Advertisers have publicly distanced themselves from the Saltshakers after the Christian Action Group used them to claim a moral victory against lesbian sex.
Roche, Just Jeans, Allianz and DaimlerChrysler have written to the Saltshakers, stating homophobia played no part in their decision not to advertise during The L Word.
All of the companies said their decision was based on Channel Seven’s policy of granting free advertising to regular customers during lower rating or untested shows.
If at some future point The L Word demonstrates proven, cost-efficient ratings versus our target audience, Roche would not hesitate to advertise in The L Word, Roche’s Marketing Manager Bradley Floyd wrote to Saltshakers chief executive Peter Stokes.
Floyd also wrote that Roche did not share The Saltshakers’ views on homosexuality.
The Corporate Communications Manager from DaimlerChrysler wrote to the gay press, stating the company had been caught in the middle of an emotionally charged debate focused on both the morality of The L Word and that of their perceived actions.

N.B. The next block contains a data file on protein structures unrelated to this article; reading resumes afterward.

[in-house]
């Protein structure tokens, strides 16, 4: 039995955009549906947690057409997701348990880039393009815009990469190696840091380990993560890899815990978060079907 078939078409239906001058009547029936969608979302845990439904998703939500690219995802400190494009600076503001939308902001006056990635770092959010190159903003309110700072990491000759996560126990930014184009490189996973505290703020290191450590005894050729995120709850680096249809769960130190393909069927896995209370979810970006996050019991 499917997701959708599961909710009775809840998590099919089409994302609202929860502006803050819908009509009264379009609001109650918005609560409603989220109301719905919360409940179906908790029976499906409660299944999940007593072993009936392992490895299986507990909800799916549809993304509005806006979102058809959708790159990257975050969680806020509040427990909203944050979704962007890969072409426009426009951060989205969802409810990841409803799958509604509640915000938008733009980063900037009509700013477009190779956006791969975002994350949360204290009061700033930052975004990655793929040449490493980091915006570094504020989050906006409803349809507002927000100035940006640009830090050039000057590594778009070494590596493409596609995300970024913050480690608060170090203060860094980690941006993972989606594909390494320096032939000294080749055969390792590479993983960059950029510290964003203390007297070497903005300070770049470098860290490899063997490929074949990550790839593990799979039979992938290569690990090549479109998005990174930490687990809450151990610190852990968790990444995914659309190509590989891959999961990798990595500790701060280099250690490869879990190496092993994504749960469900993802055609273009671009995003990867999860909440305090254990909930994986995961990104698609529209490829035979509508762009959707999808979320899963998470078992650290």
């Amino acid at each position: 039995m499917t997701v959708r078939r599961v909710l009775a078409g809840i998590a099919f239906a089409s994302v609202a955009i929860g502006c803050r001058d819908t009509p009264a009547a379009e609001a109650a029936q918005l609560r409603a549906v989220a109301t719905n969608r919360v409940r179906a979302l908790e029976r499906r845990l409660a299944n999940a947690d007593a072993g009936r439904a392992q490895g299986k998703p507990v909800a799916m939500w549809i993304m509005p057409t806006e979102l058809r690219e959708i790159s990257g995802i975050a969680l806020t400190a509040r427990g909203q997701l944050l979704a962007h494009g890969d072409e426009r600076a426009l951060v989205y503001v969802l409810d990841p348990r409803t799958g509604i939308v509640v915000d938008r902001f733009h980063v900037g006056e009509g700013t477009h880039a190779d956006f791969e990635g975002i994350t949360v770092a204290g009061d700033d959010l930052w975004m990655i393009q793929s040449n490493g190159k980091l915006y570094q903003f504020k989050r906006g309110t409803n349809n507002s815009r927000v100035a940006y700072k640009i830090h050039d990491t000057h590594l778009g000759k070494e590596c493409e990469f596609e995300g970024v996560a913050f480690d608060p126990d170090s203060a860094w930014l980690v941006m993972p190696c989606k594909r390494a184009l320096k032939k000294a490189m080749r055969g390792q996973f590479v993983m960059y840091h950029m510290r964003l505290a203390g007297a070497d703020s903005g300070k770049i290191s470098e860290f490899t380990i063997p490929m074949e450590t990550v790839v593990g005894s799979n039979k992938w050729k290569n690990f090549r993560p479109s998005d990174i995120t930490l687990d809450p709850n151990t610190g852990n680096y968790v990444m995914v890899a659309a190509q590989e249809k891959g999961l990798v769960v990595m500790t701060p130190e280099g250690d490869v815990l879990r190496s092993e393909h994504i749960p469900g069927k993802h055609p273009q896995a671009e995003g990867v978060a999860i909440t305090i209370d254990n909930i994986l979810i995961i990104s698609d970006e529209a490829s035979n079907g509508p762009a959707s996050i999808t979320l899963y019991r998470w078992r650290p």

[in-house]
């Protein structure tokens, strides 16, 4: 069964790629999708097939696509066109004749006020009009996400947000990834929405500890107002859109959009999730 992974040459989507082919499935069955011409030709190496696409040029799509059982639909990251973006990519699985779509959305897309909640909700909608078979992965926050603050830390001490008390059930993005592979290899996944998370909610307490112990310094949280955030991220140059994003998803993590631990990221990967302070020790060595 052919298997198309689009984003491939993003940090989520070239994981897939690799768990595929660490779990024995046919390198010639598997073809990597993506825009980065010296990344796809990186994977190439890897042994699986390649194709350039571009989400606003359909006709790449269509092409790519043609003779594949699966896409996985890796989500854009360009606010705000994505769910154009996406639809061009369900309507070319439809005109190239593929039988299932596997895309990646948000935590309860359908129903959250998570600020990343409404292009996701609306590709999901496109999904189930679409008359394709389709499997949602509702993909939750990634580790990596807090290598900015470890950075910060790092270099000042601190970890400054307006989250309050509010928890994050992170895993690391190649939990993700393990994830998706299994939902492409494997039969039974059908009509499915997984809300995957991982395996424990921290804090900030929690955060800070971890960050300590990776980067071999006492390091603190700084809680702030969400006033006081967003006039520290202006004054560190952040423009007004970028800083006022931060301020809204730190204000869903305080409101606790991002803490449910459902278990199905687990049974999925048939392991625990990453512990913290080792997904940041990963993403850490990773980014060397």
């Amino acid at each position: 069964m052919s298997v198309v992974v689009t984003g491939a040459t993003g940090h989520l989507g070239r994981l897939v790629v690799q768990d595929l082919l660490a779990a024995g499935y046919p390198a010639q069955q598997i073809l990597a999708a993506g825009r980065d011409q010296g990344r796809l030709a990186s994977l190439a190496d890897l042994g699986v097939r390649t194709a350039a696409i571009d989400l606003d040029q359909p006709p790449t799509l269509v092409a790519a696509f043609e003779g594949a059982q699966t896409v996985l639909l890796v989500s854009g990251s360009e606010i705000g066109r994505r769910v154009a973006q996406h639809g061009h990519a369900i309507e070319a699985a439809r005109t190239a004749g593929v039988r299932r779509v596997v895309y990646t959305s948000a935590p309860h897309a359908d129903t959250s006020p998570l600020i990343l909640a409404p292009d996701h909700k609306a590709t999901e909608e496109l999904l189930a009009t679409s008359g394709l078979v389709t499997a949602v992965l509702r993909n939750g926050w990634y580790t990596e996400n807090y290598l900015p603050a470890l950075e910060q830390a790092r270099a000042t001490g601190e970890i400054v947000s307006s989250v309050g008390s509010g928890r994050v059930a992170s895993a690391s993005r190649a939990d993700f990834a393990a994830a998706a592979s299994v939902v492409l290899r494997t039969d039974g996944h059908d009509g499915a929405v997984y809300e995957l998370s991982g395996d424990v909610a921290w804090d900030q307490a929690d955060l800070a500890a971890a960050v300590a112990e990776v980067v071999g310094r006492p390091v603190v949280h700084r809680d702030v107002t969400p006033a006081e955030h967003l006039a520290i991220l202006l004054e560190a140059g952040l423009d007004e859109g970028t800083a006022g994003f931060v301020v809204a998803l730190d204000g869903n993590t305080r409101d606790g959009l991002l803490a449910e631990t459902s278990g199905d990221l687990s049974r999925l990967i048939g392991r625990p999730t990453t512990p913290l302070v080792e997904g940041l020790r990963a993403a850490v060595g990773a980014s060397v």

Sexual orientation does not influence the company’s placement of advertisements in any way whatsoever.
The Saltshakers launched an email, fax and letter campaign after The L Word launched on Channel Seven. They received letters, which were seen by journalists, from six companies promising not to advertise during the program.
Stokes rang the Sydney Star Observer last week following a report that he had set upon a Bent TV camera crew interviewing him about The L Word.
Stokes said he had been duped into an interview with Bent TV, a show on Melbourne’s community television network Channel 31. He also disputed a Bent TV crew member’s claim that Stokes had acted violently and threatened to break a camera.
Meanwhile an extra 64,000 Australians tuned in to the program following press reports on the advertising controversy. The L Word was watched by 411,000 people on Wednesday 28 April compared to 347,000 the previous week.